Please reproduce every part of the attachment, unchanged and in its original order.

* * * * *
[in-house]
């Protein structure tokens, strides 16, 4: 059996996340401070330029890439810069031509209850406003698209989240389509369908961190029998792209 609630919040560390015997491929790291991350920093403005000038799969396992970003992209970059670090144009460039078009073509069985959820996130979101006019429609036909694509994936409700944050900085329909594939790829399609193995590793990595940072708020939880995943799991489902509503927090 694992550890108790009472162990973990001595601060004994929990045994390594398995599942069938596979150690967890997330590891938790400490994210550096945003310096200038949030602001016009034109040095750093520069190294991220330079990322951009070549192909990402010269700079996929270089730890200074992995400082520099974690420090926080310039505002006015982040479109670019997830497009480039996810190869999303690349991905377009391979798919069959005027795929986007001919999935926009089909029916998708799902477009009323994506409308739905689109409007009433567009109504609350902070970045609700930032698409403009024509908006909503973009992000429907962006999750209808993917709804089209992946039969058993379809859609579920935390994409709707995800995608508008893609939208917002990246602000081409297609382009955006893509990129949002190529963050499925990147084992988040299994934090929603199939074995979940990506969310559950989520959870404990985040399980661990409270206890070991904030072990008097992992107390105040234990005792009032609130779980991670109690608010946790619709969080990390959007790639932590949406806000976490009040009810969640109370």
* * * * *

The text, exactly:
[in-house]
């Protein structure tokens, strides 16, 4: 059996996340401070330029890439810069031509209850406003698209989240389509369908961190029998792209 609630919040560390015997491929790291991350920093403005000038799969396992970003992209970059670090144009460039078009073509069985959820996130979101006019429609036909694509994936409700944050900085329909594939790829399609193995590793990595940072708020939880995943799991489902509503927090 694992550890108790009472162990973990001595601060004994929990045994390594398995599942069938596979150690967890997330590891938790400490994210550096945003310096200038949030602001016009034109040095750093520069190294991220330079990322951009070549192909990402010269700079996929270089730890200074992995400082520099974690420090926080310039505002006015982040479109670019997830497009480039996810190869999303690349991905377009391979798919069959005027795929986007001919999935926009089909029916998708799902477009009323994506409308739905689109409007009433567009109504609350902070970045609700930032698409403009024509908006909503973009992000429907962006999750209808993917709804089209992946039969058993379809859609579920935390994409709707995800995608508008893609939208917002990246602000081409297609382009955006893509990129949002190529963050499925990147084992988040299994934090929603199939074995979940990506969310559950989520959870404990985040399980661990409270206890070991904030072990008097992992107390105040234990005792009032609130779980991670109690608010946790619709969080990390959007790639932590949406806000976490009040009810969640109370």